February 2000

     At the time my friend Ray and I were exploring the Providence Mountains, in the early '70s, there were no freeways cutting across the wide, flat, desert. There were a few dirt roads here and there, and the famed Mitchell Caverns State Park not far away. This would not be our first visit, but for me, certainly the windiest trip into this area. Our destination was the Bonanza King, a silver and lead mine of prodigious wealth. At least in the past. It was discovered in the 1870s and developed in the early 1880s. The Providence Mountains are a "marbled cake" of minerals that range from iron to gold, silver, lead, and carbonates. Most of these are located on the Western and Eastern flanks of the mountain.

     We left the National Trails Highway at the tiny town of Essex and angled Northwest up a good paved road toward Mitchell Caverns. Now you can arrive by Interstate 40, which cuts the distance from Essex in half. Climbing all the way, we eventually reached a major crossing, part of which is pipeline road, the road to Foshay Pass, and Kaiser's closed Vulcan Mine (iron). In other directions the junction will take you Northeast up the Black Canyon Road to other interesting areas to explore.

      "Our" road was to be a dusty dirt road, heading almost North into the depths of the Providence Mountains. Steep in places, and barely maintained, our vehicles raised clouds of dust. The last part of the road, revealed now the abandoned collection of stone buildings, roofless and falling apart. This was the town of Providence. Late afternoon. We set up camp on flat spots in front of some of the crumbling buildings hoping the wind would die down. Up the dirt road we could see the massive headframe of the Bonanza King mine, crouched right up against the mountain. We walked up the road to the mine. It was quite a view. The remains of Providence, roofless, partly vandalized, below, and the long shadows of early evening moving out onto the still sun-lit plain. The wind was increasing and thoughts of supper hastened our walk back down the rocky road to our camp. That which still remained of Providence were the stone builings made of tuff, a fine-grained volcanic ash that is strong enough to support the building's roof, but soft enough to be sawn from a ledge in the area using a wood saw!

     After supper prepared on my truck's tailgate, we sought the protection of the inside of a tuff-walled ruin and built a small fire from the debris left by other people. Even here, the wind rushed, twirled and scattered sparks in all directions making it rather unpleasant. Off to the sleeping bags. Sunup came much too soon for our hardy band of two. Before breakfast I fired up my Honda Trail 70 and camera around my neck, rode up to the mine to take a few pictures of the impressive headframe lit up by the early morning sun. The wind had blown itself out during the night leaving almost crystal-clear air. It felt good to warm my bones in the sunlight.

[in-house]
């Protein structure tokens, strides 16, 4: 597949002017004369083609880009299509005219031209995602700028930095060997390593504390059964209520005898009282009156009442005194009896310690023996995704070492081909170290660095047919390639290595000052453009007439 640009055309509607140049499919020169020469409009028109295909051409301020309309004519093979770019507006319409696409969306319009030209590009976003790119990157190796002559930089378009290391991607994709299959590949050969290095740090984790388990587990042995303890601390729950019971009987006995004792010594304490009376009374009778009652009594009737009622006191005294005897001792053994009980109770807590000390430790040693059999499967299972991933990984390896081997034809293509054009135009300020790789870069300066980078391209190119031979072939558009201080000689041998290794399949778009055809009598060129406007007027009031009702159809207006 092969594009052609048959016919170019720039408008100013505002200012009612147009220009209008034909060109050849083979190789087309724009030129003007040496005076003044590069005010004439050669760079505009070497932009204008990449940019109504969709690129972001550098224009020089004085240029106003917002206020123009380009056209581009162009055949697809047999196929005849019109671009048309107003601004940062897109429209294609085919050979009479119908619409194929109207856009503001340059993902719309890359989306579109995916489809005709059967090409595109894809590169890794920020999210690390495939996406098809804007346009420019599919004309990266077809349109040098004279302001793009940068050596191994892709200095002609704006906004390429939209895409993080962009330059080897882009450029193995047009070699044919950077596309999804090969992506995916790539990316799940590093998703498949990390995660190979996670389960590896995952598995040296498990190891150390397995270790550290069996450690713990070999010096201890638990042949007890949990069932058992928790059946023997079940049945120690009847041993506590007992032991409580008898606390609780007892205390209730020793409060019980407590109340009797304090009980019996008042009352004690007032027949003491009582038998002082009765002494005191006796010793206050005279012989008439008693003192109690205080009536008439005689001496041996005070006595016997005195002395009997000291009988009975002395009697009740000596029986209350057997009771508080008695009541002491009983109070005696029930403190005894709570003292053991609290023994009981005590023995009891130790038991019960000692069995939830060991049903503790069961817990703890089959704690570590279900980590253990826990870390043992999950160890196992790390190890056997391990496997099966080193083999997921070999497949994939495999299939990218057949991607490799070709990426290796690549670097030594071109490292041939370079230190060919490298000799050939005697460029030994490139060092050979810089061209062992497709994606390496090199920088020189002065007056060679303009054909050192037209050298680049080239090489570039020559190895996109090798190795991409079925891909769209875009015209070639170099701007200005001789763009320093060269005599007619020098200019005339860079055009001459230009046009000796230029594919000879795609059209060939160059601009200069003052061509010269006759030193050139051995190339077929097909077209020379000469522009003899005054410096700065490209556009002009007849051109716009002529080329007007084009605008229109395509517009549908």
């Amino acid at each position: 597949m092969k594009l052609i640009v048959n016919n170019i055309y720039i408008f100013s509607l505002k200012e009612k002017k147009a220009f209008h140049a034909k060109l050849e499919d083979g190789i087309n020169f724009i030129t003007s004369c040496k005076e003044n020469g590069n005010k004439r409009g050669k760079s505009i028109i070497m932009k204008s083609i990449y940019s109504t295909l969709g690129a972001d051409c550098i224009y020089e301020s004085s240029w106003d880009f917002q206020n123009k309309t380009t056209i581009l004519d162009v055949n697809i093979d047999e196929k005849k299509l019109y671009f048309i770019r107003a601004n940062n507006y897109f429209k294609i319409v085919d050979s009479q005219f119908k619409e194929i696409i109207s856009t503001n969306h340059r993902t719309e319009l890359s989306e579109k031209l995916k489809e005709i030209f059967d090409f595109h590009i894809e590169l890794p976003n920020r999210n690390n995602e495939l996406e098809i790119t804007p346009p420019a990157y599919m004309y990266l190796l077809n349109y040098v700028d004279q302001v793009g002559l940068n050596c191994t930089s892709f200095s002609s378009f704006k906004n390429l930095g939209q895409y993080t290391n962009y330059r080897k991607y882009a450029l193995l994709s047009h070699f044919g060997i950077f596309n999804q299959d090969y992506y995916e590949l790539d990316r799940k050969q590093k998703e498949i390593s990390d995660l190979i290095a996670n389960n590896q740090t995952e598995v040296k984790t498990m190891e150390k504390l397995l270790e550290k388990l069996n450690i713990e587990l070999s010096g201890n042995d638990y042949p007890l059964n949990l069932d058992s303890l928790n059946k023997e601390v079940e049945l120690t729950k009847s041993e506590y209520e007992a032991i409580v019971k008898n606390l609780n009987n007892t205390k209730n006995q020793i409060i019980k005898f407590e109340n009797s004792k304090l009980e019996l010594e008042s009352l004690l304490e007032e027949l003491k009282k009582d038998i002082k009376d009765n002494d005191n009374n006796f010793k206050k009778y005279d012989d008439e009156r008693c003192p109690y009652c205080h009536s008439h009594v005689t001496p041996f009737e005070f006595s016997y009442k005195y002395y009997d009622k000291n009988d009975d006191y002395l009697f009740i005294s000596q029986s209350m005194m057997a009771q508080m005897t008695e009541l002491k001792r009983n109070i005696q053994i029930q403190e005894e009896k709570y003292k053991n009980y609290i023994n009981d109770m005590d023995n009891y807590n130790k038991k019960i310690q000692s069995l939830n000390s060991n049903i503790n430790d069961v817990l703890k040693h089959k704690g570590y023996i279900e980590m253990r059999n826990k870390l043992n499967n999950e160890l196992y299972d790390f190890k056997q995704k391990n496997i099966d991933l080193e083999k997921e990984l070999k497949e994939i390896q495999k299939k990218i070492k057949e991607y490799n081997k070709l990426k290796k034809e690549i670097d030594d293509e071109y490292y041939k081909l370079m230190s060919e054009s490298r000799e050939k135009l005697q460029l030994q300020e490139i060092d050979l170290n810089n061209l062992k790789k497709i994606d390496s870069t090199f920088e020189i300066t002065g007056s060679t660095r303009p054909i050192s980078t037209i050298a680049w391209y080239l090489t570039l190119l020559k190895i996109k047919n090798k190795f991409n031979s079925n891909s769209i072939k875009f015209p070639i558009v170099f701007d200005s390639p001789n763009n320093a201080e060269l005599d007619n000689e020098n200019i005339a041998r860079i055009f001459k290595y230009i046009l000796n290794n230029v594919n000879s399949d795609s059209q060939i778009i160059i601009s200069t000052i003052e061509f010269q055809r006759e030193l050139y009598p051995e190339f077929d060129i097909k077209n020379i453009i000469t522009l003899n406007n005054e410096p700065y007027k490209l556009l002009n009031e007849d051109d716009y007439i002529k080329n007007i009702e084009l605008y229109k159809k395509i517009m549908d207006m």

Tuff was used everywhere, it seemed. Even the location of the draw-works was walled with the useful stone. From the base of the headframe one could look around and see other stone houses that hadn't been totally destroyed. However, looking over the side of some tailings down the other side a mill that had served this and some of the other mines was pretty much destroyed. A few empty tanks still stood but it looked like everything else was flattened.

     Returning to the truck, Ray and I prepared the motorcycles, canteens of water, snacks, cameras, and topographic maps and set out to look over the other clusters of prospects, small mines, and scenery. Using the dual purpose motorcycles let us cover a considerable amount of scenery from the gas bubble pocked walls of Hole in the Wall to our North, now an established campground with all its humanity, back down and over Foshay Pass, visiting the Vulcan Mine, operated by Kaiser Steel during World War II. All that is left there is a deep pit with a pool of seepage water in the bottom. In the distance, down the back (West) side of the Providence Mountains, from the Vulcan Mine road, you can see the small railroad town of Kelso now fenced-in and awaiting negotiations from several interested groups who want to presrve the historic building that long ago served food at both a cafe for the railroad men and in the middle of the Depot building served the passengers in a formal dining room complete with table linen and crystal chandeliers, while extra steam engines were coupled to the train to help it climb the grade to Cima and beyond.

     Back in the Providence Mountains once again, we explored Southwest along the Eastern side until we came to the Bighorn Mine. A caretaker lived there, but did not respond to our call. We spent but a few minutes there taking pictures of this spectacular headframe. It was a curiosity, well built and heavy, the headframe was designed for two ore buckets. At the time of our visit, only one part of the headframe had been in use as suggested by the protective sheet iron on the dump chute. Even though it was not operational at this time, the grounds were tidy.

     After we took a few pictures, we returned to our base at the Bonanza King, and soon on the way home. A final note. A later return trip to the Bonanza King shows the devastation to it's headframe and grounds until nothing remains but some piles of tuff. -- Jerome W. Anderson